Applying to Law School
Law schools typically require the following admissions application materials:
- LSAT Score
- Grades/Undergraduate transcripts
- Personal Statement
- Letters of Recommendation
The Counseling Center and Career Planning Office arranges info sessions for our students with about a dozen law schools that visit Holy Cross annually. Both the center and the Prelaw advisor maintain files and other resources (literature, catalogs, etc.) and information of general interest to prelaw students. A credential file is available that allows for the gathering of letters of recommendation for either immediate or later (post-graduation) use in applying to law school.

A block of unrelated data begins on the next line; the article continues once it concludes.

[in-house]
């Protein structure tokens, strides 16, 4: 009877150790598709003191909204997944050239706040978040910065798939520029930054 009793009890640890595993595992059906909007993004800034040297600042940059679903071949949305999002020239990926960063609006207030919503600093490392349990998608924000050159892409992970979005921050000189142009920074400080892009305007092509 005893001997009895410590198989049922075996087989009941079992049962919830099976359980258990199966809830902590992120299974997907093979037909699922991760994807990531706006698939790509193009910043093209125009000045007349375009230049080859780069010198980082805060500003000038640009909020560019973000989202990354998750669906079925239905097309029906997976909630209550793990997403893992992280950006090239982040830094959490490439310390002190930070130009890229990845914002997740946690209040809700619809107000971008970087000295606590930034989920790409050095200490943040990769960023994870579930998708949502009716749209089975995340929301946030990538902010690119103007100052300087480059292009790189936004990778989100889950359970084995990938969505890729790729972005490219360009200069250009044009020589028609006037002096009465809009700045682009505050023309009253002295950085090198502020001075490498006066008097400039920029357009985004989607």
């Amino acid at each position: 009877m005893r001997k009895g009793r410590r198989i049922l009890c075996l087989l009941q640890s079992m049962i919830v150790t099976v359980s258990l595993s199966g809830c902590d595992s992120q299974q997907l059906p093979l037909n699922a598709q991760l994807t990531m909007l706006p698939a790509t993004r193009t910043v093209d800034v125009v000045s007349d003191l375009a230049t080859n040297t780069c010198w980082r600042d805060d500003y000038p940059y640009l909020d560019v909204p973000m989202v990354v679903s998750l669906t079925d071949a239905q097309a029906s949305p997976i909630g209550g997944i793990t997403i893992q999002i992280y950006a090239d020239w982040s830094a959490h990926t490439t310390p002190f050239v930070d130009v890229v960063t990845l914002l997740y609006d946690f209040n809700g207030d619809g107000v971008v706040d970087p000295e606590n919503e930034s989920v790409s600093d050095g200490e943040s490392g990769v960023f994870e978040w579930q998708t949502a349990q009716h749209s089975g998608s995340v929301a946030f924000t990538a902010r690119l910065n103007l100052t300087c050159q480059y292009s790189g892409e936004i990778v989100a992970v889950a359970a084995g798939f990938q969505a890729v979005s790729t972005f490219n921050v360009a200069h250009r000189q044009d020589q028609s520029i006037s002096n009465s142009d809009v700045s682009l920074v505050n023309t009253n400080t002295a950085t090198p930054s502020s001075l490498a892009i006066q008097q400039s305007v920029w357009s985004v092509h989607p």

Law School Rankings
More so than in other professions, the reputation of the law school you attend will have a material effect on your employment opportunities when you graduate. That is a fact.
There is great demand, in fact remarkable demand, for graduates at the most highly regarded law schools. That demand tapers off, in terms of median starting salaries and number of offers received by graduates, as a school's rank declines. Top law schools tend to offer outstanding physical facilities, extensive library resources, gifted classmates and professors, and employment contacts with recruiters who have strong and often long-standing contacts with the school. Without question, professional employment opportunities and career paths are the broadest at the better schools.